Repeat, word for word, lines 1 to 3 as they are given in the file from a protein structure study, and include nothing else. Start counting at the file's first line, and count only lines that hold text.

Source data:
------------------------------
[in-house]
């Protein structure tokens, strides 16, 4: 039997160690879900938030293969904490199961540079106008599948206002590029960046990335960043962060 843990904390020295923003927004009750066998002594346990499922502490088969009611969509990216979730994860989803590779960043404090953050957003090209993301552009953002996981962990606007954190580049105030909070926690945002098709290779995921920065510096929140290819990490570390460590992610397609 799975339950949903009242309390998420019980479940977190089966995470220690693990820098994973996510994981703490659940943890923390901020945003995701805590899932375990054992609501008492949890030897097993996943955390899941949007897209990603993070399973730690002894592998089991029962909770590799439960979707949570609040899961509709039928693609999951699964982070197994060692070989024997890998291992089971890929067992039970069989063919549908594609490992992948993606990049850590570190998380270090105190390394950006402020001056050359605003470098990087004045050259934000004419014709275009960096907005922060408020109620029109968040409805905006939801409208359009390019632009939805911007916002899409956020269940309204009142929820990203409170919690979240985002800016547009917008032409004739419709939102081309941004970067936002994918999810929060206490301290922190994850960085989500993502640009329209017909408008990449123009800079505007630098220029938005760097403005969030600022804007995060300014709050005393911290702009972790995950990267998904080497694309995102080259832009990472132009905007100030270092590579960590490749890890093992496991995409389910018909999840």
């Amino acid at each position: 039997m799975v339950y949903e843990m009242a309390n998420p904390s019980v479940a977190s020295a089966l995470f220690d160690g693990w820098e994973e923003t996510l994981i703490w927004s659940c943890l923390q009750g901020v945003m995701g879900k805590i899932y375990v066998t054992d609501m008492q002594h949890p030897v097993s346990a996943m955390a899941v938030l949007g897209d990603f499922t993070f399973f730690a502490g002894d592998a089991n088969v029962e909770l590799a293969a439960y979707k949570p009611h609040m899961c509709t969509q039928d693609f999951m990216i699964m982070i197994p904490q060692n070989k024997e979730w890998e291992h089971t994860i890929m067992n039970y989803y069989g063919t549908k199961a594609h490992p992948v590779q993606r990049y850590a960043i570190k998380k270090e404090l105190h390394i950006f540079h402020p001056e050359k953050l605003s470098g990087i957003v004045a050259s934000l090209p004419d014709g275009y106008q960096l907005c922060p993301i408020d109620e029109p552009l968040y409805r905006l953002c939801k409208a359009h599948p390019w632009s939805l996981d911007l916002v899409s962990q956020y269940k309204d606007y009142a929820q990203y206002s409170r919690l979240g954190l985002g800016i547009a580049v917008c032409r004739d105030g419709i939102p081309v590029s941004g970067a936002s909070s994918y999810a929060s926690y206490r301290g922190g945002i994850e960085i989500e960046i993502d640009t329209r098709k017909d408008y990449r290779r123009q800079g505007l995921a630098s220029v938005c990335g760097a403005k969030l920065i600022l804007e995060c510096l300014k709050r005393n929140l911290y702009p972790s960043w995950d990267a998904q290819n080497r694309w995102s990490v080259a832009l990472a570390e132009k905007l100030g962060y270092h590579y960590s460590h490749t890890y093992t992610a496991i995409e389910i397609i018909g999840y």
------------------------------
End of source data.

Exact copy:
[in-house]
């Protein structure tokens, strides 16, 4: 039997160690879900938030293969904490199961540079106008599948206002590029960046990335960043962060 843990904390020295923003927004009750066998002594346990499922502490088969009611969509990216979730994860989803590779960043404090953050957003090209993301552009953002996981962990606007954190580049105030909070926690945002098709290779995921920065510096929140290819990490570390460590992610397609 799975339950949903009242309390998420019980479940977190089966995470220690693990820098994973996510994981703490659940943890923390901020945003995701805590899932375990054992609501008492949890030897097993996943955390899941949007897209990603993070399973730690002894592998089991029962909770590799439960979707949570609040899961509709039928693609999951699964982070197994060692070989024997890998291992089971890929067992039970069989063919549908594609490992992948993606990049850590570190998380270090105190390394950006402020001056050359605003470098990087004045050259934000004419014709275009960096907005922060408020109620029109968040409805905006939801409208359009390019632009939805911007916002899409956020269940309204009142929820990203409170919690979240985002800016547009917008032409004739419709939102081309941004970067936002994918999810929060206490301290922190994850960085989500993502640009329209017909408008990449123009800079505007630098220029938005760097403005969030600022804007995060300014709050005393911290702009972790995950990267998904080497694309995102080259832009990472132009905007100030270092590579960590490749890890093992496991995409389910018909999840």
């Amino acid at each position: 039997m799975v339950y949903e843990m009242a309390n998420p904390s019980v479940a977190s020295a089966l995470f220690d160690g693990w820098e994973e923003t996510l994981i703490w927004s659940c943890l923390q009750g901020v945003m995701g879900k805590i899932y375990v066998t054992d609501m008492q002594h949890p030897v097993s346990a996943m955390a899941v938030l949007g897209d990603f499922t993070f399973f730690a502490g002894d592998a089991n088969v029962e909770l590799a293969a439960y979707k949570p009611h609040m899961c509709t969509q039928d693609f999951m990216i699964m982070i197994p904490q060692n070989k024997e979730w890998e291992h089971t994860i890929m067992n039970y989803y069989g063919t549908k199961a594609h490992p992948v590779q993606r990049y850590a960043i570190k998380k270090e404090l105190h390394i950006f540079h402020p001056e050359k953050l605003s470098g990087i957003v004045a050259s934000l090209p004419d014709g275009y106008q960096l907005c922060p993301i408020d109620e029109p552009l968040y409805r905006l953002c939801k409208a359009h599948p390019w632009s939805l996981d911007l916002v899409s962990q956020y269940k309204d606007y009142a929820q990203y206002s409170r919690l979240g954190l985002g800016i547009a580049v917008c032409r004739d105030g419709i939102p081309v590029s941004g970067a936002s909070s994918y999810a929060s926690y206490r301290g922190g945002i994850e960085i989500e960046i993502d640009t329209r098709k017909d408008y990449r290779r123009q800079g505007l995921a630098s220029v938005c990335g760097a403005k969030l920065i600022l804007e995060c510096l300014k709050r005393n929140l911290y702009p972790s960043w995950d990267a998904q290819n080497r694309w995102s990490v080259a832009l990472a570390e132009k905007l100030g962060y270092h590579y960590s460590h490749t890890y093992t992610a496991i995409e389910i397609i018909g999840y």